Expired Domain Report: Breaking down Chinese buyers

Joseph Peterson reviews recent expired domain name sales on NameJet, including which short domains were picked up by Chinese buyers.

Anyone who reads these weekly reports on the expired domain market (or, rather, NameJet’s share of it) will have noticed that the chart can be divided into Chinese purchases and non-Chinese purchases. The split is fairly clean. GEAI.com ($8.2k)? China. HNBC.com ($6.4k)? China. DAIG.com ($2.8k)? China. DUVI.com ($2.5k)? Probably not China.

And why is that an exception? Because pronounceability influences the decisions of Western domain investors in ways that don’t apply to the Chinese market. Many domainers have long espoused a conscious preference for 4-letter domains of the CVCV format (i.e. alternating consonants and vowels). Of course China uses Pinyin a fair amount, and the West has its institutional acronyms. But, in general, there’s a wide rift between China (which buys character sequences) and the West (which seeks word-like domains). Click here to continue reading…

WaterCoolers.com sells for $25.2k, and other expired domain name sales

A look back at the past week in expired domain name sales.

The gossip at the water cooler this week might be WaterCoolers.com itself, which was NameJet’s top expired domain auction, selling for $25.2k. Not too far behind (at $15.1k) is the German word for “style”: STIL.com. Or is it? Perhaps it’s an acronym for people in Illinois. Or a creative misspelling of the English word “still”. Then again, if the buyer is Chinese (as buyers so often are these days), it could be an arbitrary sequence of characters. My hunch is German; but until the buyer’s identity is revealed, we can’t know for sure. In any case, in any domain auction, multiple interpretations bid against one another. Value (and sometimes price) are a reflection of all possible meanings. Click here to continue reading…

See which new top level domain names are deleting

Check out which domains people are letting go.

DomainPunchWant to take a second stab at domains registered under new top level domains a year ago? Curious what types of domain names people are giving up on after a year?

Domain Punch has a new section that shows which domain names were deleted from the zone file yesterday. You can sort by top level domain and length, as well as see deletion numbers for each top level domain name. Click here to continue reading…

NameJet expired domain name review

Joseph Peterson reviews the past week in NameJet expired domain name sales.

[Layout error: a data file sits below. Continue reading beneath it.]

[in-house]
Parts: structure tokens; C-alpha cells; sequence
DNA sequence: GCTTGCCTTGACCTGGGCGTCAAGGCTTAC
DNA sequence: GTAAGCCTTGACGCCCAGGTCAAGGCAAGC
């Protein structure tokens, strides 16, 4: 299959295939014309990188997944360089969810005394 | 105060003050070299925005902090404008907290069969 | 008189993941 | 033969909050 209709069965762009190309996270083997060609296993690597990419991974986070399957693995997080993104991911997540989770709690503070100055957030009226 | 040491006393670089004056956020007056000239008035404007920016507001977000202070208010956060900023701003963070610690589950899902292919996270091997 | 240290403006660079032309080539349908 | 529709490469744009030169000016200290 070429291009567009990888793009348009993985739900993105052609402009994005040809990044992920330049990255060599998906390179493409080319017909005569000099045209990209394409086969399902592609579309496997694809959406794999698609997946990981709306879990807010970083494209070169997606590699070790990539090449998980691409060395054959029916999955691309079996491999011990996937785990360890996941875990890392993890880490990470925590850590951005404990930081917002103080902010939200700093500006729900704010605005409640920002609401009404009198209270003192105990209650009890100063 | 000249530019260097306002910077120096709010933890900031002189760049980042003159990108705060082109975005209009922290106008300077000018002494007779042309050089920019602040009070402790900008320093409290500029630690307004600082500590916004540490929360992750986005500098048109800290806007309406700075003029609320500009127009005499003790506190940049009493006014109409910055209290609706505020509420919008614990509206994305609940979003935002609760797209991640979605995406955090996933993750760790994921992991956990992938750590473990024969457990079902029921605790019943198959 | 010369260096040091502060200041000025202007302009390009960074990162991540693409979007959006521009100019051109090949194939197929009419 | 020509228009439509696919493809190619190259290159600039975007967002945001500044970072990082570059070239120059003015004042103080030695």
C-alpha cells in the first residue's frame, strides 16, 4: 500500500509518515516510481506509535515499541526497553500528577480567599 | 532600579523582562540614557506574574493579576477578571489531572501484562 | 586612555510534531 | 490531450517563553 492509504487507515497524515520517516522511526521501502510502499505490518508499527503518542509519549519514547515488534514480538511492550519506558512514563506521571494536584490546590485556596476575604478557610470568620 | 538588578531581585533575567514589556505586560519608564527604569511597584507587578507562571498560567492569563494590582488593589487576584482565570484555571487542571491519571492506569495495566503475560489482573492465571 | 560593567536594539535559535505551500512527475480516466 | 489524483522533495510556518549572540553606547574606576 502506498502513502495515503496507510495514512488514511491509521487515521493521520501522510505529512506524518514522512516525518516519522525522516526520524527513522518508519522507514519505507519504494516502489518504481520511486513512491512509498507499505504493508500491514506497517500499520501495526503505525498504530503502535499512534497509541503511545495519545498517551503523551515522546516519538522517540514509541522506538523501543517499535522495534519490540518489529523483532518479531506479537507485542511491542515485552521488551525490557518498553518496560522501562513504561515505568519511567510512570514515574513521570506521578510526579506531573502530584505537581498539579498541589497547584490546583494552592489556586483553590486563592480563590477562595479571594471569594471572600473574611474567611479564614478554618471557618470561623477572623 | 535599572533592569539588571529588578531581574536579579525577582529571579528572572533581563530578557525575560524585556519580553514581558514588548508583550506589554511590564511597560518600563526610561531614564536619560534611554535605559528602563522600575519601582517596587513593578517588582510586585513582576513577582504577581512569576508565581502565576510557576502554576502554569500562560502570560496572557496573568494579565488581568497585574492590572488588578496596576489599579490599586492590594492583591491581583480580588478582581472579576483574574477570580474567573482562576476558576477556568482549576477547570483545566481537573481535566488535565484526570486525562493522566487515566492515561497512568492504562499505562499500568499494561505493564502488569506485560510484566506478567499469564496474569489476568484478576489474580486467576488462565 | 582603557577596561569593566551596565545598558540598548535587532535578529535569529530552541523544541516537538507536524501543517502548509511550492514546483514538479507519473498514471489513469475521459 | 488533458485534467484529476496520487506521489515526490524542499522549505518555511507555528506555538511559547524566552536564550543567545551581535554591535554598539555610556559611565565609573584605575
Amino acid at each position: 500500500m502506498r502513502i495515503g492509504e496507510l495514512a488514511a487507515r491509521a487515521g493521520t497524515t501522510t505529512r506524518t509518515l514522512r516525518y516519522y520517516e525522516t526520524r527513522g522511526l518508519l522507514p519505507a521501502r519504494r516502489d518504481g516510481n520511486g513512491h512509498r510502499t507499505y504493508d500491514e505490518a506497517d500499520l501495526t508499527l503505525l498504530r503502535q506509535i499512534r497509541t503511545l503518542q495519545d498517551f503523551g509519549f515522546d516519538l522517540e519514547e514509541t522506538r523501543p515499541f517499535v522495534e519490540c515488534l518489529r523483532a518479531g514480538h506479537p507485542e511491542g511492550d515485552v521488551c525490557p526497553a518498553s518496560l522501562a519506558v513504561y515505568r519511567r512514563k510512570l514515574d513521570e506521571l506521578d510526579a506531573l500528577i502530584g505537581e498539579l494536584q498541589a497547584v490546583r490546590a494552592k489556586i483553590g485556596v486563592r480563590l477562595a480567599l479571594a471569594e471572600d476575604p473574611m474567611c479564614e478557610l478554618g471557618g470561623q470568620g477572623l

5-digit numeric domains don’t typically sell for $9,120, but one expired NNNNN.com did just that at NameJet last week. 51513.com = 3 x 7 x 11 x 223, in case you care about prime factorization, which the odds are you don’t. Apart from Chinese cryptographers, neither does China, where numbers matter less than numeral strings. These Indo-Arabic numerals of ours belong equally as much to Chinese children, who can rattle them off at top speed and memorize them easily. Moreover, as many domain investors know by now, numerals can be used as an alternative script for writing homophonic words, since they sound similar. Whether I’m right or not, I’ve heard that 51 sounds like “I want” / “I will” (“wuyao”); and the numeral 3 is thought to be lucky. That’s undoubtedly why 513.com is a poker website. So maybe 51513.com = Frank Sinatra. Click here to continue reading…

Analyzing NameJet and Short Domain Name Sales

Joseph Peterson reviews recent NameJet sales, and takes a deep dive into sales of 3 and 4-character domain names.

After a record-setting Winter, NameJet began Spring with a reduced sales volume for March. Even so, given 94 sales closing at or above $2000, March matches the best month out of an 11-month stretch during 2014. NameJet also scored its 4th highest sale of all time with VVV.com being bid up to $136,400.

NameJet

The real story here is the massive preponderance of 3 and 4-character domains. Out of $641.6k in sales, $306.1k (47.7%) derive from CCC domains with another $115.1k (17.9%) from CCCC domains. That leaves only 34.4% – basically 1/3 of high-end spending at NameJet – to be split amongst ALL other domain categories. Looked at another way, there were 14 CCC and 21 CCCC sales, which together account for 35 out of 94 domains in our chart: 37.2%. In other words, 1/3 of Namejet’s best-selling domains were 3-4 characters long and accounted for 2/3 of high-end spending. Out of the top 21 sales during March, the only slots not occupied by these 3-4 character strings were #13, #15, #18, and #19. Keep in mind, we’re counting only domains that cleared $2k individually. Below that high-visibility threshold, the domain profile will be different. Click here to continue reading…